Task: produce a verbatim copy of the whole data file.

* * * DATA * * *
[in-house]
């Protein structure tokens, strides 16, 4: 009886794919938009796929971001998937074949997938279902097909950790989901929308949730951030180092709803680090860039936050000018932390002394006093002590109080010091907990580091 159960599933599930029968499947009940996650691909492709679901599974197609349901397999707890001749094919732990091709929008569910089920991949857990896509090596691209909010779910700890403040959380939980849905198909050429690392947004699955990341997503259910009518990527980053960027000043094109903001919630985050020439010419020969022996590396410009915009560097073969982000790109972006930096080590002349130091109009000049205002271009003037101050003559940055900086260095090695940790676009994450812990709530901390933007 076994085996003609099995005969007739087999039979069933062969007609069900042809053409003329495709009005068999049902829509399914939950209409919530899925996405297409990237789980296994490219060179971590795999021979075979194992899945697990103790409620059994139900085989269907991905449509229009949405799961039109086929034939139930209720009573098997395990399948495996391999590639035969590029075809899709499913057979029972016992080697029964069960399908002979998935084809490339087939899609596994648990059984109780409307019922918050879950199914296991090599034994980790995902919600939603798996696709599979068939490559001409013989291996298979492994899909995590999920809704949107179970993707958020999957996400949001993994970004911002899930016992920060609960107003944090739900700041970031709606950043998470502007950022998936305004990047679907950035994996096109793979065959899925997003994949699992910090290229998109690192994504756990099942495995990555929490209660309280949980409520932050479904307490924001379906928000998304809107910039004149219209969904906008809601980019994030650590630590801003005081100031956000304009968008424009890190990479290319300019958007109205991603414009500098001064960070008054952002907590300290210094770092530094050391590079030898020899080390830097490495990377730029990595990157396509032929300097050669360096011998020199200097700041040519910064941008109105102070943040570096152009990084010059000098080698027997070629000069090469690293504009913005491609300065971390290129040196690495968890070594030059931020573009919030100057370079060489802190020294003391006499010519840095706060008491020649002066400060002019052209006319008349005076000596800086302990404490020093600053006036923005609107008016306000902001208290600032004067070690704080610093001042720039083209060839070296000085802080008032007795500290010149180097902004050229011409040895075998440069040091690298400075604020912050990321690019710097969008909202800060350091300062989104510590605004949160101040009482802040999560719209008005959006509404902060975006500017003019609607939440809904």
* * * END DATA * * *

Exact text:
[in-house]
């Protein structure tokens, strides 16, 4: 009886794919938009796929971001998937074949997938279902097909950790989901929308949730951030180092709803680090860039936050000018932390002394006093002590109080010091907990580091 159960599933599930029968499947009940996650691909492709679901599974197609349901397999707890001749094919732990091709929008569910089920991949857990896509090596691209909010779910700890403040959380939980849905198909050429690392947004699955990341997503259910009518990527980053960027000043094109903001919630985050020439010419020969022996590396410009915009560097073969982000790109972006930096080590002349130091109009000049205002271009003037101050003559940055900086260095090695940790676009994450812990709530901390933007 076994085996003609099995005969007739087999039979069933062969007609069900042809053409003329495709009005068999049902829509399914939950209409919530899925996405297409990237789980296994490219060179971590795999021979075979194992899945697990103790409620059994139900085989269907991905449509229009949405799961039109086929034939139930209720009573098997395990399948495996391999590639035969590029075809899709499913057979029972016992080697029964069960399908002979998935084809490339087939899609596994648990059984109780409307019922918050879950199914296991090599034994980790995902919600939603798996696709599979068939490559001409013989291996298979492994899909995590999920809704949107179970993707958020999957996400949001993994970004911002899930016992920060609960107003944090739900700041970031709606950043998470502007950022998936305004990047679907950035994996096109793979065959899925997003994949699992910090290229998109690192994504756990099942495995990555929490209660309280949980409520932050479904307490924001379906928000998304809107910039004149219209969904906008809601980019994030650590630590801003005081100031956000304009968008424009890190990479290319300019958007109205991603414009500098001064960070008054952002907590300290210094770092530094050391590079030898020899080390830097490495990377730029990595990157396509032929300097050669360096011998020199200097700041040519910064941008109105102070943040570096152009990084010059000098080698027997070629000069090469690293504009913005491609300065971390290129040196690495968890070594030059931020573009919030100057370079060489802190020294003391006499010519840095706060008491020649002066400060002019052209006319008349005076000596800086302990404490020093600053006036923005609107008016306000902001208290600032004067070690704080610093001042720039083209060839070296000085802080008032007795500290010149180097902004050229011409040895075998440069040091690298400075604020912050990321690019710097969008909202800060350091300062989104510590605004949160101040009482802040999560719209008005959006509404902060975006500017003019609607939440809904």